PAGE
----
Towards the end of the book and her parents' relationship, Melissa describes a memory laden with emotions difficult to articulate but so poignantly recognizable from my own long unvisited, time blurred memories of childhood. Coming home from a school where she doesn't fit in, longing for her parents' attention as their limited spare energy goes to her younger siblings, and living with constant background anxiety about her family's future, Melissa trips and lands hard. Convinced that she broke her arm, she rushes home in search of sympathy. Discovering both parents gone, she begins running back and forth, back and forth, cradling her arm even as the diminishing twinges reveal the insignificance of her injury, wanting to preserve her fresh moment of pain and need until a parent returns. She runs, conscious that it makes no sense, but continuing anyway, unable to understand why she does. That confusion resonated so strongly with me I put the book down and bawled.

Final take-home lessons for me: probably good that we're moving to Hawaii instead of northern California, for a much easier transition to fully self sufficient homesteading. Take it easy as we go. Focus on communication and relationship. Carefully scale in the addition of people who will demand more of the community than they can immediately repay (children), making sure the community can integrate and support them without undue strain. And enjoy ourselves!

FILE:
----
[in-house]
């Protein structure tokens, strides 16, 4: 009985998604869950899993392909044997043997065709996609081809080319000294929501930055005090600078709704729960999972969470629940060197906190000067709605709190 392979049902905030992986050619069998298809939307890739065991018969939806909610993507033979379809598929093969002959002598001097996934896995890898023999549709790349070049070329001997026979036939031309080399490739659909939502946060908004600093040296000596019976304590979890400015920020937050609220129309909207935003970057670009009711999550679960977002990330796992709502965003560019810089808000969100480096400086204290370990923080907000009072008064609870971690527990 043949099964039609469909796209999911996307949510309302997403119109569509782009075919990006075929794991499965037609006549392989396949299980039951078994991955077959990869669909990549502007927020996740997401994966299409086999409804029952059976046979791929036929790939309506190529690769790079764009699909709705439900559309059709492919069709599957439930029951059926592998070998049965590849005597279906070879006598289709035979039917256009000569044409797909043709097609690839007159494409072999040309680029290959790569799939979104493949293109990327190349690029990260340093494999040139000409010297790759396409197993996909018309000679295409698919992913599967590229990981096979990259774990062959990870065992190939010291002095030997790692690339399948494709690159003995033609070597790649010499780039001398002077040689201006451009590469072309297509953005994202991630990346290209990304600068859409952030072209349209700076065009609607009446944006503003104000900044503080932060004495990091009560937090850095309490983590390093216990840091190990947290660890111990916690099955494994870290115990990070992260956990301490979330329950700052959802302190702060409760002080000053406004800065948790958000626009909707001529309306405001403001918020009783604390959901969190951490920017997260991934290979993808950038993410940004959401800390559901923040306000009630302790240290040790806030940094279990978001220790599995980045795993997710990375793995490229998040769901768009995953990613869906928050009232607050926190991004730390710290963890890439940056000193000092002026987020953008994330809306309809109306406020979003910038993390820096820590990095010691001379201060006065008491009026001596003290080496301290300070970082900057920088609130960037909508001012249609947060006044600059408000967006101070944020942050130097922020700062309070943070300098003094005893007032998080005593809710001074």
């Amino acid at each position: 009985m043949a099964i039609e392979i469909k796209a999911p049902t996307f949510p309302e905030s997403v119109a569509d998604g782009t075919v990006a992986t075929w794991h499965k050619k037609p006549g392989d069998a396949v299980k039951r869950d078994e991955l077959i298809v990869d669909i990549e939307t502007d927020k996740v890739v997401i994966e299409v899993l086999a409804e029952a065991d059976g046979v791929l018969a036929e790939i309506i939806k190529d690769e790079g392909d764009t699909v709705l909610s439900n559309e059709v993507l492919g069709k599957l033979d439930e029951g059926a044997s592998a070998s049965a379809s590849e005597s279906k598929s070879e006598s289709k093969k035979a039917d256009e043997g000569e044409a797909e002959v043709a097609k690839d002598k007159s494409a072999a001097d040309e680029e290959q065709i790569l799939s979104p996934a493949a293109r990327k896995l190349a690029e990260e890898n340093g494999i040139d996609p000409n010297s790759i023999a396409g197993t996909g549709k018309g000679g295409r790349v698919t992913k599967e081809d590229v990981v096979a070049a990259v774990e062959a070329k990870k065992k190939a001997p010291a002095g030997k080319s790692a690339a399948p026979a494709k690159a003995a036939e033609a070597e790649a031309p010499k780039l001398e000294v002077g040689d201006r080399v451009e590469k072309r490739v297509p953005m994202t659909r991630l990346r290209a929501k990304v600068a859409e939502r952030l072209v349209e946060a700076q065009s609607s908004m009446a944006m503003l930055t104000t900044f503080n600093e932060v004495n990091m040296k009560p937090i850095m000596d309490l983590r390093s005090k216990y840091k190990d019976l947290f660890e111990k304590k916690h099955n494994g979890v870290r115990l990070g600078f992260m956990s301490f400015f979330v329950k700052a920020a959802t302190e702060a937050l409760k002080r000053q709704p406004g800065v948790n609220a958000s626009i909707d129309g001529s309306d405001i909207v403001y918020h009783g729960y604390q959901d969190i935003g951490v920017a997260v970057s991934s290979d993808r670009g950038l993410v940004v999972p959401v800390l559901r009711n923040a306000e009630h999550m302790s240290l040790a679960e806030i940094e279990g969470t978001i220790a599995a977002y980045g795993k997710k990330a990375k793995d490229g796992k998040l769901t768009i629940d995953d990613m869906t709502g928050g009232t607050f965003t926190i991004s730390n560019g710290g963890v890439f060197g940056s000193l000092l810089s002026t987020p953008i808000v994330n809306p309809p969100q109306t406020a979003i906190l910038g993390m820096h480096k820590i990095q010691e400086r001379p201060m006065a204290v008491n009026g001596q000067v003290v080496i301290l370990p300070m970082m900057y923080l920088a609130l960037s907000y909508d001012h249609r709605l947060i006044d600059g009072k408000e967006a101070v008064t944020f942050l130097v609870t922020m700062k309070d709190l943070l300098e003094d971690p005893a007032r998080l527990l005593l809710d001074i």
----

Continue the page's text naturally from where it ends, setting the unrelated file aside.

Rhizowen said...

I just read this for the first time, Norris and your observations ring so true. Good luck in Hawaii.

Anonymous said...

oh sure - question someone's decision to raise children but don't even think twice about your participation in the colonization of hawaii. confusing...

Norris said...

Hi Rhizowen,

Thanks for your thoughts!


You make a good hint towards the issues of moving onto stolen land (though you're mistaken in your assumption that we haven't given this much thought.) As it happens, native cultures still exist in both the destinations we've considered (northern California and Hawaii), so this has been on our mind for a while. Of course, almost *anywhere* we live or move will be on land colonized through genocide and atrocity and commodification of the landbase, but it's definitely more up-front when remnants of the original population still remain.

The best we've been able to come up with is to approach our project with humility and intention to heal the landbase and support the native culture if and as they desire it. (For example by supporting the Hawaiian sovereignty movement.) Part of our trip last November to Hawaii was to get a feel for relations between native Hawaiians and newcomers. Everyone we met, native Hawaiian or not, welcomed and encouraged us to decide to make Hawaii our permanent destination.

Thanks for bringing this up,

Darren (Green Change) said...

This is a wonderful review, thankyou so much for writing it. So often people just post a summary of a book, which gives no more information than just reading the dust jacket. You've found the underlying message and the lessons it holds for those of us heading down a similar route.

You just turned me into a subscriber to your blog!